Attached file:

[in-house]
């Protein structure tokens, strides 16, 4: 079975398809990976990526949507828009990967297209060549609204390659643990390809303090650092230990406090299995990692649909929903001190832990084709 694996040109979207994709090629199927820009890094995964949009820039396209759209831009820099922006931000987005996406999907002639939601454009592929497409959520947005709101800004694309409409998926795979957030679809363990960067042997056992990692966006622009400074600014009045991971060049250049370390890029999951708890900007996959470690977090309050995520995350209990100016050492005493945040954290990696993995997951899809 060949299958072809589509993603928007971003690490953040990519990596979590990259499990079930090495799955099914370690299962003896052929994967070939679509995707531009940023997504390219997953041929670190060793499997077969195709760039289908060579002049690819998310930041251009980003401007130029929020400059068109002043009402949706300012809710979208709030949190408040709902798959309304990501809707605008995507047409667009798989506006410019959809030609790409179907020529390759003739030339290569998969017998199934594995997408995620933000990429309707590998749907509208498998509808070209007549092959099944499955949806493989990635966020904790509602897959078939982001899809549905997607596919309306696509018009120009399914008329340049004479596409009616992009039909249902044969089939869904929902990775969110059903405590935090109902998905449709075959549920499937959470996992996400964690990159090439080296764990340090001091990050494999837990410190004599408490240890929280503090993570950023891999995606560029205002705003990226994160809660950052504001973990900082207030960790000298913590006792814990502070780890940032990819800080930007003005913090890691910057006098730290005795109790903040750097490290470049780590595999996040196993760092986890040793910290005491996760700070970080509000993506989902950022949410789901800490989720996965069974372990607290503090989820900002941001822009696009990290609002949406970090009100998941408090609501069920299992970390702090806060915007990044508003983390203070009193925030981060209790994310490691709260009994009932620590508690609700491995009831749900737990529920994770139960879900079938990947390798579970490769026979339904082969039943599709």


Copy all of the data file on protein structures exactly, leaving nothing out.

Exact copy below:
[in-house]
């Protein structure tokens, strides 16, 4: 079975398809990976990526949507828009990967297209060549609204390659643990390809303090650092230990406090299995990692649909929903001190832990084709 694996040109979207994709090629199927820009890094995964949009820039396209759209831009820099922006931000987005996406999907002639939601454009592929497409959520947005709101800004694309409409998926795979957030679809363990960067042997056992990692966006622009400074600014009045991971060049250049370390890029999951708890900007996959470690977090309050995520995350209990100016050492005493945040954290990696993995997951899809 060949299958072809589509993603928007971003690490953040990519990596979590990259499990079930090495799955099914370690299962003896052929994967070939679509995707531009940023997504390219997953041929670190060793499997077969195709760039289908060579002049690819998310930041251009980003401007130029929020400059068109002043009402949706300012809710979208709030949190408040709902798959309304990501809707605008995507047409667009798989506006410019959809030609790409179907020529390759003739030339290569998969017998199934594995997408995620933000990429309707590998749907509208498998509808070209007549092959099944499955949806493989990635966020904790509602897959078939982001899809549905997607596919309306696509018009120009399914008329340049004479596409009616992009039909249902044969089939869904929902990775969110059903405590935090109902998905449709075959549920499937959470996992996400964690990159090439080296764990340090001091990050494999837990410190004599408490240890929280503090993570950023891999995606560029205002705003990226994160809660950052504001973990900082207030960790000298913590006792814990502070780890940032990819800080930007003005913090890691910057006098730290005795109790903040750097490290470049780590595999996040196993760092986890040793910290005491996760700070970080509000993506989902950022949410789901800490989720996965069974372990607290503090989820900002941001822009696009990290609002949406970090009100998941408090609501069920299992970390702090806060915007990044508003983390203070009193925030981060209790994310490691709260009994009932620590508690609700491995009831749900737990529920994770139960879900079938990947390798579970490769026979339904082969039943599709």